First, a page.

In late 1995, the drama Heaven Above (Cangtian zaishang) debuted on Chinese TV. Featuring a villainous high-ranking government official, it was the first in a series of wildly popular corruption dramas that riveted the nation. In Staging Corruption, Ruoyun Bai looks at the rise, fall, and reincarnation of these dramas and the ways in which they express the collective dreams and nightmares of China in the market-reform era. She charts the serials’ genesis as a key component of the Communist Party’s anticorruption struggles to their re-emergence, following a government crackdown in 2004, as highly cynical representations of power and money. She considers the political implications of media commercialization in China, showing that the commercialized television culture is actually a better vehicle for cynical representations of corruption. Her book shows how these dramas – as products of the interplay between television stations, production companies, media regulation, and political censorship – unveil complicated relationships between power, media, and society. Staging Corruption will be essential reading for those following China's ongoing struggles with the highly volatile issue of political and social nepotism.
This book will interest scholars and students in media and communication studies, contemporary China studies, cultural and literary studies, and political science.
- 2015, Long-listed - ICAS Book Prize, International Convention of Asia Scholars
A fascinating, engaging, and highly original book. By showing us how to read contemporary Chinese society and politics through the prism of the production and consumption of popular television dramas, Staging Corruption makes an exceptional contribution to Chinese media studies.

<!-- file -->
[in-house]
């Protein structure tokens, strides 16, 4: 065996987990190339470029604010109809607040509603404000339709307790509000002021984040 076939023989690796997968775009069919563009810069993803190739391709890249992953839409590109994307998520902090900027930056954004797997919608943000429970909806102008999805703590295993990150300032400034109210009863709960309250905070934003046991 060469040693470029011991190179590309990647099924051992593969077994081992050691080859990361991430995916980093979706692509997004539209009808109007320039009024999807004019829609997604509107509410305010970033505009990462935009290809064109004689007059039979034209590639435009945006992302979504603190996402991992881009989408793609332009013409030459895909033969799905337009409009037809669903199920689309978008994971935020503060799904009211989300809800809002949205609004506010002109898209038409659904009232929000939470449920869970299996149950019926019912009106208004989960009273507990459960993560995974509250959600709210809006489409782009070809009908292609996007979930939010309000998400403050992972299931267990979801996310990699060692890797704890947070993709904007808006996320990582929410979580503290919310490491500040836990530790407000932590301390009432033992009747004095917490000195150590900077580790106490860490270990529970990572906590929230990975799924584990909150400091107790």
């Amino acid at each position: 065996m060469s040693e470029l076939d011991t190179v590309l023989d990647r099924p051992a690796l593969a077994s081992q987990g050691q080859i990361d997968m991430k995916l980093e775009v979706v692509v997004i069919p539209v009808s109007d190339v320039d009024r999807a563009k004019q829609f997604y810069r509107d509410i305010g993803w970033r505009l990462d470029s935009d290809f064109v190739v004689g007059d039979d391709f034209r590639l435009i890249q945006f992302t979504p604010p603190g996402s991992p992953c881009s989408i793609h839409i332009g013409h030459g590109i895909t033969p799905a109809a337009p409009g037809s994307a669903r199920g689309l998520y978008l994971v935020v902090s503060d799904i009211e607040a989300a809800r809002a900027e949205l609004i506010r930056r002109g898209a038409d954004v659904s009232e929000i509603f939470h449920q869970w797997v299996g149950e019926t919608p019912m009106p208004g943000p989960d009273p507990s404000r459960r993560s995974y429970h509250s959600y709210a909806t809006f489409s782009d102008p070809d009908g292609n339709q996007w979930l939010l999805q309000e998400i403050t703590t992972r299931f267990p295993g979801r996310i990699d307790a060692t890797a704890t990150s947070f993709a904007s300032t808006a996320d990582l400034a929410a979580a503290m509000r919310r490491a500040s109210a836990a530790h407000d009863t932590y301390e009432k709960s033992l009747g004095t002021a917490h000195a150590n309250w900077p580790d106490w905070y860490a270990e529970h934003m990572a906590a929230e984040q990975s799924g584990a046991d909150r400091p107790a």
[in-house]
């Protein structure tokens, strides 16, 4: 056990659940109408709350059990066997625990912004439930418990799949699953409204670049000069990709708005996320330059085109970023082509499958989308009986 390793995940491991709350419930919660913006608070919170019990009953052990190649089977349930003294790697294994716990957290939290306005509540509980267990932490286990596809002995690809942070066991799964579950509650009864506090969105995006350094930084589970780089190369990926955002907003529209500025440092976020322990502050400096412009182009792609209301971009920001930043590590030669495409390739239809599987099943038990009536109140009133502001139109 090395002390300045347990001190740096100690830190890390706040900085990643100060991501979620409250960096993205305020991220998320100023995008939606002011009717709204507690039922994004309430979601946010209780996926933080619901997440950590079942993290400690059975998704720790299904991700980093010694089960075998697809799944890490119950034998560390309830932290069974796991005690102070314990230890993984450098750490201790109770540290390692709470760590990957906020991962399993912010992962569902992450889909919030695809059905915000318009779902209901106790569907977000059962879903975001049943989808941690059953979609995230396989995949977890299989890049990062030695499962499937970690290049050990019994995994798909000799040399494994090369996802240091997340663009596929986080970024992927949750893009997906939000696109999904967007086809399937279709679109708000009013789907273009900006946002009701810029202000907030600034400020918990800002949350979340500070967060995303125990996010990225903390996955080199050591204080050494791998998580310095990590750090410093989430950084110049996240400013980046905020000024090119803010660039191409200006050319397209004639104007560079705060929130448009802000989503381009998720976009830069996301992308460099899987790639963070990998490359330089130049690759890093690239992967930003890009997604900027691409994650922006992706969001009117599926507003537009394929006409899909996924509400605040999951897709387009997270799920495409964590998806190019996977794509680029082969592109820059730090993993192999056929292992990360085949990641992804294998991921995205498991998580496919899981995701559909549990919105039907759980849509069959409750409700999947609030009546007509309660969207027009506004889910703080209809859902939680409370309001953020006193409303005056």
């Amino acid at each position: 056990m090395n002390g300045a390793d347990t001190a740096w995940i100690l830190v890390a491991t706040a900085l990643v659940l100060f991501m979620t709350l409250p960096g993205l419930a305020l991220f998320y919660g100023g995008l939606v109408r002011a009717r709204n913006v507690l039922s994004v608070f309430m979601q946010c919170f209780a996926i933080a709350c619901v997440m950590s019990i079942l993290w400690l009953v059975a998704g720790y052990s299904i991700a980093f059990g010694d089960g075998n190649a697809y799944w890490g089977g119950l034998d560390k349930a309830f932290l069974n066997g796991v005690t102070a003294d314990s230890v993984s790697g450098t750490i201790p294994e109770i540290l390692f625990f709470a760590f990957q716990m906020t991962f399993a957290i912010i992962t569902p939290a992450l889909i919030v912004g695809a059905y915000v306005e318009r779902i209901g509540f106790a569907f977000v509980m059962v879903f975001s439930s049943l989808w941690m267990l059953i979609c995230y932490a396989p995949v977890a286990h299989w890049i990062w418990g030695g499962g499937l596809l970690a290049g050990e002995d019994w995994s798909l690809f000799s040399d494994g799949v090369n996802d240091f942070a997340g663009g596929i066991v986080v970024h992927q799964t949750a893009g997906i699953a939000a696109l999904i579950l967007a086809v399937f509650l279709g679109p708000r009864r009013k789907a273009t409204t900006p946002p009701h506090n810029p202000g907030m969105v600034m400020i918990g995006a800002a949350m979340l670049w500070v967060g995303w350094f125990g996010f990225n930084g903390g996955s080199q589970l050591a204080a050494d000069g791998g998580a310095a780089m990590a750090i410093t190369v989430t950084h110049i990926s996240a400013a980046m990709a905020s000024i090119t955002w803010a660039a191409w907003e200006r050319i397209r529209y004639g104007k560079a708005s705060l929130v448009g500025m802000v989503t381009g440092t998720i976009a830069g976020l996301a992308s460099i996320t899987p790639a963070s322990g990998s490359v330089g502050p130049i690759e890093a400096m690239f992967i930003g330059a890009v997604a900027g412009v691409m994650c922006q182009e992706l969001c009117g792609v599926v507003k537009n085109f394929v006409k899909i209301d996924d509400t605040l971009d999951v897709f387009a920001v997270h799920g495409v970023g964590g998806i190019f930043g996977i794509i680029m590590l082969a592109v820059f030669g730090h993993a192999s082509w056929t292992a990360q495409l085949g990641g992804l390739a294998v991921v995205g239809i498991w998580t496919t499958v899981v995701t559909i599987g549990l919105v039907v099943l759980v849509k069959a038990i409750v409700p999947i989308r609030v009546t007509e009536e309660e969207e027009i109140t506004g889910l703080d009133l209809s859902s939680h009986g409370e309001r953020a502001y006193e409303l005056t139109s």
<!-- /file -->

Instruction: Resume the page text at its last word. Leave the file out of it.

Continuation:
A very important book. Staging Corruption provides a significant perspective on the monumental changes that have taken place in China since the 1980s by looking at the changes in one form of popular cultural product – TV dramas about corruption. Rich in textual detail, Staging Corruption should be widely used in classes on Chinese media, Asian media, and television studies.
Staging Corruption is a probing analysis of Chinese anti-corruption television drama since the 1990s. Bai's rich and wide-ranging study not only illuminates a popular television genre but also sheds light on broader issues of governance, morality, and media censorship in contemporary China. It is the best book I have read on Chinese television culture and politics in recent years.
1 Chinese Television Dramas: An Overview
2 Corruption Dramas as a Mediated Space: CCTV, Intellectuals, and the Market
3 Censorship, Governance Crisis, and Moral Regulation
4 Anti-Corruption Melodrama and Competing Discourses
5 Cynicism as a Dominant Way of Seeing
6 Speaking of the “Desirable” Corrupt Official: A Case Study
Appendix: Selected Corruption Drama Titles; Notes; Bibliography; Index
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